I've used dried haricot beans which I've soaked overnight and boil till tender the next morning before using them for the recipe. And some fresh kale leaves from my garden pot. For the stock, I've used Rapunzel vegetable stock bouillon, and later read that it is one of Heidi's favourite vegetable stock to use. I have some homemade leftover bread in the freezer, and it is a great way of using up the leftovers, just a small amount is needed to to thicken the stew.
To serve the stew, topped with some chopped oily black olives. I did not have oily black olives, so I have used black olives soaked in brine. And have omitted the drizzling of olive oil.
I find that this is quite delicious. The recipe makes quite a lot, so I've made only about a third of the recipe. This stew freezes well. I thawed the frozen leftover, reheat over low heat with a few tablespoons of warm water, and it was just as good.
(adapted from 101cookbooks.com, Heidi Swanson)
3 tablespoons extra-virgin olive oil, plus more for drizzling
4 celery stalks, chopped
3 medium cloves garlic, chopped
2 medium carrots or equiv. winter squash, chopped
1 medium red onion, chopped
1 14-ounce/400ml can crushed tomatoes
1/2 teaspoon crushed red pepper flakes
1 pound/450gm cavolo nero (lacinato kale, Tuscan Kale), stems trimmed off and leaves well chopped
4 cups (620gm) cooked white beans
1/2 pound (225gm) crustless loaf of bread
1-1/2+ teaspoons fine grain sea salt
zest of one lemon
lots of well-chopped oily black olives
In your largest thick-bottomed pot over medium heat combine the olive oil, celery, garlic, carrot and red onion. Cook for 10-15 minutes sweating the vegetables, but avoid any browing. Stir in the tomatoes and red pepper flakes, and simmer for another 10 minutes or so, long enough for the tomatoes to thicken up a bit. Stir in the cavolo nero, 3 cups of the beans, and 8 cups/2 liters water (I use vegetable stock). Bring to a boil, reduce the heat, and simmer until the greens are tender, about 15 minutes.
In the meantime, mash or puree the remaining beans with a generous splash of water - until smooth. Tear the bread into bite-sized chunks. Stir both the beans and bread into the soup. Simmer, stirring occasionally, until the bread breaks down and the soup thickens, 20-30 minutes. Stir in the salt, taste and add more if needed. Stir in the lemon zest.
Serve immediately, or cool and refrigerate overnight. Serve reheated, or "ribolitta" meaning reboiled, the next day ladled into bowls. Finish each serving with a drizzle of olive oil and some chopped olives.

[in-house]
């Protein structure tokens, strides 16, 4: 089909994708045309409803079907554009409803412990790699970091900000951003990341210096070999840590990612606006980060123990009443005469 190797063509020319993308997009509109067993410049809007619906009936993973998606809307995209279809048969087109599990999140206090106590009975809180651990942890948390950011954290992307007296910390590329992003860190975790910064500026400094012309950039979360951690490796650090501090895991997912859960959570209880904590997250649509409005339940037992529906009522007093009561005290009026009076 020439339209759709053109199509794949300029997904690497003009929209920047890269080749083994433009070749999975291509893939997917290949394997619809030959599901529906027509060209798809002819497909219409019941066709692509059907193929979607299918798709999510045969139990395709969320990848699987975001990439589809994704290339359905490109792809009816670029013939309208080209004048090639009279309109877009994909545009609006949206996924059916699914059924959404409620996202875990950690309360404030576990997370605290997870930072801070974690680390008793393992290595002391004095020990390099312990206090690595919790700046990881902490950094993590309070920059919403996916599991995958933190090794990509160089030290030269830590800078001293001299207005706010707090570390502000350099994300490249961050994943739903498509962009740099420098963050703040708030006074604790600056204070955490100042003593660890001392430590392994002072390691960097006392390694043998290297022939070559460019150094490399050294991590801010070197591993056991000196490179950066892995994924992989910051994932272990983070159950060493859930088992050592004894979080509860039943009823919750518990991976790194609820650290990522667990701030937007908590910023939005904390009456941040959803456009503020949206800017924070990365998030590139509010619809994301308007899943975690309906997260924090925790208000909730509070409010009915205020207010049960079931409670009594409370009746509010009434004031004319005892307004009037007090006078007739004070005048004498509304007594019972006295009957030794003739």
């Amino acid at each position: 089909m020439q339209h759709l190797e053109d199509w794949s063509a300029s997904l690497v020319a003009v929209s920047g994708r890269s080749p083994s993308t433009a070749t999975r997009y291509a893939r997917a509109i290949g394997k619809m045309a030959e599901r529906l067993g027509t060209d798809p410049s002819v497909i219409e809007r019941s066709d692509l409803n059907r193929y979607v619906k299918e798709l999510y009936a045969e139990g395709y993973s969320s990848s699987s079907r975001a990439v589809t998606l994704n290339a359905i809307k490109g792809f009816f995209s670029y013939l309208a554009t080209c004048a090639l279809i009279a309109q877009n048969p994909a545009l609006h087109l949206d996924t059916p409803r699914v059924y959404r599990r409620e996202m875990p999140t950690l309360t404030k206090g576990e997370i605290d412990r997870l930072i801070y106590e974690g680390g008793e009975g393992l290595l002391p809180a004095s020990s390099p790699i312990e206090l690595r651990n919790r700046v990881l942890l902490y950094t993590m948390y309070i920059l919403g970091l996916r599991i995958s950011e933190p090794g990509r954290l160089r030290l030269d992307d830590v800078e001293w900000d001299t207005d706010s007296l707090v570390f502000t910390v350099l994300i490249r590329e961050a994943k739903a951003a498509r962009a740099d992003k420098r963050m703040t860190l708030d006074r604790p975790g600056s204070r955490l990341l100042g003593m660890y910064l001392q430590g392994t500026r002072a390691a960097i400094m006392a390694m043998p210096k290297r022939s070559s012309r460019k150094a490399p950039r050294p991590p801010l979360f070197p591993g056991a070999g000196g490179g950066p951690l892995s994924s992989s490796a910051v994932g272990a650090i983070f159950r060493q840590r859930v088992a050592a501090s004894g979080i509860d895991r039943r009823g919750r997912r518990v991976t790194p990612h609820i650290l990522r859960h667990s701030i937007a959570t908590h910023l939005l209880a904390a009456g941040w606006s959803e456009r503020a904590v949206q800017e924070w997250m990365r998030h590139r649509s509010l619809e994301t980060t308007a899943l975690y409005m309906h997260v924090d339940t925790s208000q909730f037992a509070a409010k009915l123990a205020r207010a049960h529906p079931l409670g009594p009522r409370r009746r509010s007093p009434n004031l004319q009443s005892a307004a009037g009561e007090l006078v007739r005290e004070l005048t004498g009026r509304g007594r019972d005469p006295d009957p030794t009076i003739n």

Makes a large pot of soup - enough for 10 servings.
Cook The Book Fridays welcomes the new year with a simple, easy and delicious recipe from My Paris Kitchen by David Lebovitz, Fresh Herb Omelet (Omelette Aux Fines Herbes).
For the fresh herbs, I've used Chinese chives from my garden pot. There's eggs, a little milk, salt and pepper, with the finely chopped herbs beaten together. Some cheese, of which I've used Cheddar is sprinkled over the centre in a line while the egg is setting in the skillet. Fold the omelet in half and slide onto a plate to serve. I like my omelet to be a little brown on the outside, so I have cooked it a little longer till the bottom is lightly crisp brown while the top is just set to my liking.
The best part, is the oozy cheesy part! I shared this omelet with my son, we had it sandwiched between two slices of white breads. Makes a very nice meal for hungry tummy!
To see what other fresh herbs that was used for this omelet, stop by Cook The Book Fridays and visit those links.
Happy New Year everyone! My first post in 2017 with World Peace Cookies, one of the selected recipe for this month at Tuesdays With Dorie, an online group of bloggers currently baking from Dorie's Cookies.
I've made these cookies twice. First time was a couple of months ago, as this recipe can also be found in another of Dorie's book, Baking From My Home To Yours, These cookies are super yummy and easy to make. There's chunks of chocolate pieces in the chocolaty dough. So a real treat for chocolate lovers. You need to plan the dough in advance as it needs to be refrigerated for a few hours, before they are sliced and bake.
These are the best chocolate cookies!
The good thing is, the dough can be frozen for two months, so you might want to make a double batch and stash some in the freezer. It can be baked without defrosting the dough, great isn't it!
Recipe for these cookies can be obtained from Dorie's website, here. To see what other bakers thought of these cookies, please visit the links at TWD.